Wednesday, June 20, 2007

Chen: Husband of Wife Fearing China One-Child Policy Can Get Asylum

In Chen v. Gonzales, No. 05-4011 (3d Cir. June 20, 2007), the Third Circuit ruled on an issue that is frequently litigated -- whether a man can seek asylum based on how his wife fears persecution if she returns to China due to China's one-child policy. The BIA in Matter of C-Y-Z-, 21 I&N Dec. 915 (BIA 1997) concluded that a man can seek asylum based on the forced sterlization of his wife. In this appeal, the Third Circuit concluded it was acceptable for the BIA to reach that conclusion. (If the BIA makes a ruling that contradicts Congress's intent or is not a reasonable interpretation of the statute, then the Third Circuit must overturn the BIA's conclusions, even though the BIA is given a great deal of deference in this area.)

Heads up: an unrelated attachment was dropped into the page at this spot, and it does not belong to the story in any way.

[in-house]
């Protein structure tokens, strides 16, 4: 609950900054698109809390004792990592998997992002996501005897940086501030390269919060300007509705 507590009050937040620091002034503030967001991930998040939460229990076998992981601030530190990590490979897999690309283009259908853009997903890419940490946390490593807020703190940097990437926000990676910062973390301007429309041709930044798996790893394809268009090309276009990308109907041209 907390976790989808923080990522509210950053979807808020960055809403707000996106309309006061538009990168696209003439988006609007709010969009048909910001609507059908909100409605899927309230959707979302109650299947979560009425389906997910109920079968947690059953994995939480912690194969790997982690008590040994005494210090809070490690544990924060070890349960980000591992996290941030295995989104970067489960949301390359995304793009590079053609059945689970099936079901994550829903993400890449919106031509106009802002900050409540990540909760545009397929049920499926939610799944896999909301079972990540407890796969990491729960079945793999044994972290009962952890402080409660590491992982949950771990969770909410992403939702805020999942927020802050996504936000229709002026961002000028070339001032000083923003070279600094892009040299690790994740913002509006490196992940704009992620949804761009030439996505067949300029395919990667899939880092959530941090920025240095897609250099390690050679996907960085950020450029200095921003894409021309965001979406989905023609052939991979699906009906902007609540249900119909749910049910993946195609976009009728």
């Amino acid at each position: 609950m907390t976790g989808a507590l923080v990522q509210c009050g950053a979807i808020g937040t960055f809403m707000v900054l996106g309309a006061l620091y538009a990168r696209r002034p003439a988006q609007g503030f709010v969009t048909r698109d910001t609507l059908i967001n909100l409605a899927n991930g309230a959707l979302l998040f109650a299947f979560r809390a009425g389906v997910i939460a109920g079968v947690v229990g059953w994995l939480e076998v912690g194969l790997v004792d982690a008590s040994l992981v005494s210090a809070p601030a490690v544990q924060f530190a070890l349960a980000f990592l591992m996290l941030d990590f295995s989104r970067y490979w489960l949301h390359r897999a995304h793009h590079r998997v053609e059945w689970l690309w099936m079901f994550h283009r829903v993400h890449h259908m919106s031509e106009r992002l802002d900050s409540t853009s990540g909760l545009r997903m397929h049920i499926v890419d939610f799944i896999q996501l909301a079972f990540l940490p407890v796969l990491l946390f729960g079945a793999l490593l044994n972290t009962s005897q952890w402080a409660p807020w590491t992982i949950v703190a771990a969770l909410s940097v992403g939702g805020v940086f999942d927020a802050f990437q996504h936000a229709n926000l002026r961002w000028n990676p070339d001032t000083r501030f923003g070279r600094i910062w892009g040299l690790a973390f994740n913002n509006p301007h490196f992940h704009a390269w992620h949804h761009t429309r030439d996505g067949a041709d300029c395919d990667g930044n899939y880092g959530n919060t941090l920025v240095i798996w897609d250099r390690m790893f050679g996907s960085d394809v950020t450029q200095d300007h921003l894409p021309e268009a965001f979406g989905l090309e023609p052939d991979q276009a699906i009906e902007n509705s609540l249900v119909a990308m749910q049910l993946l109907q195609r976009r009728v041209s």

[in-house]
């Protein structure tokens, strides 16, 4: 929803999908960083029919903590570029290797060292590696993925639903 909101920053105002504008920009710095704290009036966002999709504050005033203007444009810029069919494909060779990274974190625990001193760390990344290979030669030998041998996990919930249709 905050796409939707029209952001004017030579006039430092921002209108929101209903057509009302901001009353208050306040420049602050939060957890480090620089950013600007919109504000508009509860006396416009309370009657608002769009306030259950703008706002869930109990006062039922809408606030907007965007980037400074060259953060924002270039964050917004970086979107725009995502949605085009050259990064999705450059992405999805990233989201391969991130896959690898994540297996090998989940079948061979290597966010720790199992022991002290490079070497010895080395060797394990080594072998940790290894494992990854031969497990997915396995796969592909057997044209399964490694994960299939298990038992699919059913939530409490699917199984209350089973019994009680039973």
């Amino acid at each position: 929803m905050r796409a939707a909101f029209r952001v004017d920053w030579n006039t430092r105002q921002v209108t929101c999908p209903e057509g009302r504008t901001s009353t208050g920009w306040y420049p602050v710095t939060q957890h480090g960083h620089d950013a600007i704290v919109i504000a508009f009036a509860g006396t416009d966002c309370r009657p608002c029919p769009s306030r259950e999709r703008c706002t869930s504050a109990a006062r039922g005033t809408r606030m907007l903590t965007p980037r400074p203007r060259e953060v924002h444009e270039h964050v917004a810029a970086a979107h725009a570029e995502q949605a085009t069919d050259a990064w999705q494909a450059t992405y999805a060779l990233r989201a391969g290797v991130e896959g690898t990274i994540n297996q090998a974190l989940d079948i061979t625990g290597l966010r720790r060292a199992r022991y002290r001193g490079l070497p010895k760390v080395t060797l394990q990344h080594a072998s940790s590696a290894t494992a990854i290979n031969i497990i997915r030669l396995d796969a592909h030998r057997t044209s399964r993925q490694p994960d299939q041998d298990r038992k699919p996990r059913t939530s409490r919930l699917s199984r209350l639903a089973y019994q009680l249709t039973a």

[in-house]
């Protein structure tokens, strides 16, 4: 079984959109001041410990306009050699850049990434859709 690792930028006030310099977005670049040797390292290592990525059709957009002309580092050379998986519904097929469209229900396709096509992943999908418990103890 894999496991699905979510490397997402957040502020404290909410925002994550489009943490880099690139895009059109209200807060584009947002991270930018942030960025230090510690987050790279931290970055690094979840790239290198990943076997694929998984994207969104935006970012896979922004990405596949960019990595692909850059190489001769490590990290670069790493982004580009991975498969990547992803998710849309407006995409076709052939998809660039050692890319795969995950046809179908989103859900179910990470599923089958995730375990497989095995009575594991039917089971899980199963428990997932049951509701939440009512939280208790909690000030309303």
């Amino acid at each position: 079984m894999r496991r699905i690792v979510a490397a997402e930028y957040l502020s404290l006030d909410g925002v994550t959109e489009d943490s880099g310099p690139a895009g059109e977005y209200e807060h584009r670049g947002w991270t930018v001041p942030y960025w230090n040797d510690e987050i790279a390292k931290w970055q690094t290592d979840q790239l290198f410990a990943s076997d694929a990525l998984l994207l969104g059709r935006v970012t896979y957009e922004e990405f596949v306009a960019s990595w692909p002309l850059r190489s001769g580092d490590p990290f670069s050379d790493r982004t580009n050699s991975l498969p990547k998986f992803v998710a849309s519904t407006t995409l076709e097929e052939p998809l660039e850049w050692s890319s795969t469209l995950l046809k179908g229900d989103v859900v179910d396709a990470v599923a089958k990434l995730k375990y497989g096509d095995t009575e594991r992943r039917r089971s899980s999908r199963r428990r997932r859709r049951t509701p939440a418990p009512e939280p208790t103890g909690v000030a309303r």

There are two interesting points: Judge McKee wrote a lengthy dissent in which he disputed whether the BIA's conclusion was legitimate. The government on appeal was not even questioning this point, but the Third Circuit analyzed this because that was part of its responsibility to decide the case.

The final ruling in the case was that if someone seeks asylum, he only needs to show a fear of persecution if he returns to China. The BIA must analyze facts to decide whether he has a fear. The BIA cannot merely point to facts that indicate it is not 100% certain whether he would be persecuted to conclude he does not have a reasonable fear. After all, a one in ten chance of persecution can justify a well-founded fear.

Therefore, the Third Circuit overturned the BIA's decision and remanded the case for the BIA to conduct the proper analysis. Immigration Judge Henry Dogin had granted asylum and the government is questioning that decision in its appeal.

Warning: see Lin-Zheng v. Holder (3d Cir. Feb. 19, 2009)


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